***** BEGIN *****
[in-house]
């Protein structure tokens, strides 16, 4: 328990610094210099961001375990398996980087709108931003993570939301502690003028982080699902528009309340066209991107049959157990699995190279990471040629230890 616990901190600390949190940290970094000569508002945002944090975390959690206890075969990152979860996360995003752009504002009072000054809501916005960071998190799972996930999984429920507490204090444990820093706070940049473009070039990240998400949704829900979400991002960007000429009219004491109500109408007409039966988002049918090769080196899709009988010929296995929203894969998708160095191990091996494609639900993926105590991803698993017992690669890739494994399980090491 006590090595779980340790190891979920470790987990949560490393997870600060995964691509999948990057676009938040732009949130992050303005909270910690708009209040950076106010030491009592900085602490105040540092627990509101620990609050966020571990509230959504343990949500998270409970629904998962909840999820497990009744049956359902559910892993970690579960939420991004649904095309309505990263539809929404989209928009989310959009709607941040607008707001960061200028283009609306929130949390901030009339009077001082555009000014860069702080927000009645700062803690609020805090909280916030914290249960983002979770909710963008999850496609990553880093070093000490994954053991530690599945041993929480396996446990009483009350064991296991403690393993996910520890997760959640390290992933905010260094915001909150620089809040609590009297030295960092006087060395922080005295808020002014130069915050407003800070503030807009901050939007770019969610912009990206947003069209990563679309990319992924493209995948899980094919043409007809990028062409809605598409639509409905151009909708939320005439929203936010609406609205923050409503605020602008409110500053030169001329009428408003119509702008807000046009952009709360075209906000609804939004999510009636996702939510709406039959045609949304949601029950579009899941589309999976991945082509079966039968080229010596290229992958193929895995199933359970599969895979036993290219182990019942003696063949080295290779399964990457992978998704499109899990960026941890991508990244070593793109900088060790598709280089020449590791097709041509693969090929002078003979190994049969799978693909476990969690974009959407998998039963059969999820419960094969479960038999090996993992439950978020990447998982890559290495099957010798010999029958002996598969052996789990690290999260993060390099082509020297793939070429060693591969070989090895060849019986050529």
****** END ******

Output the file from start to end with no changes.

[in-house]
């Protein structure tokens, strides 16, 4: 328990610094210099961001375990398996980087709108931003993570939301502690003028982080699902528009309340066209991107049959157990699995190279990471040629230890 616990901190600390949190940290970094000569508002945002944090975390959690206890075969990152979860996360995003752009504002009072000054809501916005960071998190799972996930999984429920507490204090444990820093706070940049473009070039990240998400949704829900979400991002960007000429009219004491109500109408007409039966988002049918090769080196899709009988010929296995929203894969998708160095191990091996494609639900993926105590991803698993017992690669890739494994399980090491 006590090595779980340790190891979920470790987990949560490393997870600060995964691509999948990057676009938040732009949130992050303005909270910690708009209040950076106010030491009592900085602490105040540092627990509101620990609050966020571990509230959504343990949500998270409970629904998962909840999820497990009744049956359902559910892993970690579960939420991004649904095309309505990263539809929404989209928009989310959009709607941040607008707001960061200028283009609306929130949390901030009339009077001082555009000014860069702080927000009645700062803690609020805090909280916030914290249960983002979770909710963008999850496609990553880093070093000490994954053991530690599945041993929480396996446990009483009350064991296991403690393993996910520890997760959640390290992933905010260094915001909150620089809040609590009297030295960092006087060395922080005295808020002014130069915050407003800070503030807009901050939007770019969610912009990206947003069209990563679309990319992924493209995948899980094919043409007809990028062409809605598409639509409905151009909708939320005439929203936010609406609205923050409503605020602008409110500053030169001329009428408003119509702008807000046009952009709360075209906000609804939004999510009636996702939510709406039959045609949304949601029950579009899941589309999976991945082509079966039968080229010596290229992958193929895995199933359970599969895979036993290219182990019942003696063949080295290779399964990457992978998704499109899990960026941890991508990244070593793109900088060790598709280089020449590791097709041509693969090929002078003979190994049969799978693909476990969690974009959407998998039963059969999820419960094969479960038999090996993992439950978020990447998982890559290495099957010798010999029958002996598969052996789990690290999260993060390099082509020297793939070429060693591969070989090895060849019986050529």